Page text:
Ice queen

Precision, detail, key components in figure skating routines

Erin Brush | Managing Editor

pagekickPhoto contributed by Paige Osterwisch

Figure skating isn’t all just rhinestones and glitter.

According to senior and nationally ranked figure skater Paige Osterwisch, figure skating routines have intricacies that most spectators don’t recognize.

“The judges are evaluating your five elements: spins, twizzles, line sequence, short edge, and long edge,” Osterwisch said. “They look at how difficult (my routine) is and how I perform.”

Junior Akane Ohara said that the key to mastering difficult routines is the repetition of the different jumps.

“People definitely underestimate the difficulty of figure skating,” Ohara said. “They say, ‘Oh, you do all of those tricks and twirls, right?’ But they don’t understand how much work and time goes into that. You start off with basic skills…and go up by level. Basically it’s all practice. (Your coaches) teach you the technique and how to place your body because a lot of it is just physics.”

But physics isn’t always kind, according to Osterwisch.

“There’s a lot of falling involved,” Osterwisch said. “Right now I’m working on my double axle, which is the last double jump before the triple jumps. If you don’t go full out, you’re going to fall. Basically, you just have to go for it. Your coaches will show you how to do it but you’re the one who has to go out there and do it. You can’t do anything halfway in skating.”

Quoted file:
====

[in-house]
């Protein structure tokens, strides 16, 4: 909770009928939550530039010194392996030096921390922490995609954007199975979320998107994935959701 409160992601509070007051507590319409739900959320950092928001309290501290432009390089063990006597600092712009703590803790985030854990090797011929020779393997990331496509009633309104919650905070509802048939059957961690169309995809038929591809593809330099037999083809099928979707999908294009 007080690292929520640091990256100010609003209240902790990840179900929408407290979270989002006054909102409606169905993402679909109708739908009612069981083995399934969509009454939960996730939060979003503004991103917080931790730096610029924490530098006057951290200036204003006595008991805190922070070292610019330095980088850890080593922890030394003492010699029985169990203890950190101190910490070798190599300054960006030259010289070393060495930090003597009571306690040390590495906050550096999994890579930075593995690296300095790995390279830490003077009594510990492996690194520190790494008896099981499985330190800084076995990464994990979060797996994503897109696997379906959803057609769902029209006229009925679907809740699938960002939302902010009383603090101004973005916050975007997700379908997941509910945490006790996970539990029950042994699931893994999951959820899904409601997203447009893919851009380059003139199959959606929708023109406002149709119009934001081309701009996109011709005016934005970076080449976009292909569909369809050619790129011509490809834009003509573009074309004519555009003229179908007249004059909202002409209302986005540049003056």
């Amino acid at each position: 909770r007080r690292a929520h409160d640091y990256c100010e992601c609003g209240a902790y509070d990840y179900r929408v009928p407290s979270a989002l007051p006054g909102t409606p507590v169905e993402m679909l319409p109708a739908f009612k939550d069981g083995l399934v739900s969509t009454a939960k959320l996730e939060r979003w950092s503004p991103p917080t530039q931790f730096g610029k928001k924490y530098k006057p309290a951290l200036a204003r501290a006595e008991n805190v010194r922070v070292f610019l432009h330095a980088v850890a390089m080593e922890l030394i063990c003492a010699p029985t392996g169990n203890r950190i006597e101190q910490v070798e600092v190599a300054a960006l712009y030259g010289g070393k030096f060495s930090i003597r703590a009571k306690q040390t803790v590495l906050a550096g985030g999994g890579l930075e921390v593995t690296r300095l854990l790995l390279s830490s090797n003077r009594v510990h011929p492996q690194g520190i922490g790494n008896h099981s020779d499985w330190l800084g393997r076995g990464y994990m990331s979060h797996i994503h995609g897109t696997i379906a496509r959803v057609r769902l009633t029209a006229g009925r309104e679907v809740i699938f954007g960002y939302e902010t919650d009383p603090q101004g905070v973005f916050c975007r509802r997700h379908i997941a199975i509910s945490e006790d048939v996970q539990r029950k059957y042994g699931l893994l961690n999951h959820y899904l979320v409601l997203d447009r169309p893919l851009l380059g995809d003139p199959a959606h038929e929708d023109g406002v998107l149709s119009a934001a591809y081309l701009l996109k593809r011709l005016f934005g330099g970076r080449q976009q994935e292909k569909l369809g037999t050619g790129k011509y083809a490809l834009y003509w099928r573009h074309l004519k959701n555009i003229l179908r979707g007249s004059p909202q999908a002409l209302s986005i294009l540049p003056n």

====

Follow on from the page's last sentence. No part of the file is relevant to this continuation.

According to Ohara, ‘going for it’ is the only way to successfully master a jump.

“(A jump) doesn’t come unless you go for it,” Ohara said. “If you don’t go for it, then you don’t understand what’s right.”

Making the leap had big payoffs for Osterwisch. She placed third at the US Figure Skating National competition in the Solo Dance category.

“The season started back in January,” Osterwisch said. “I did a minimum of three competitions to qualify. You gain points throughout the year. I ranked high enough to make it into the top six in the midwest. The regions are midwest, pacific coast, and east coast, and the top six from each section make it to nationals in Colorado Springs, which is where I placed third.”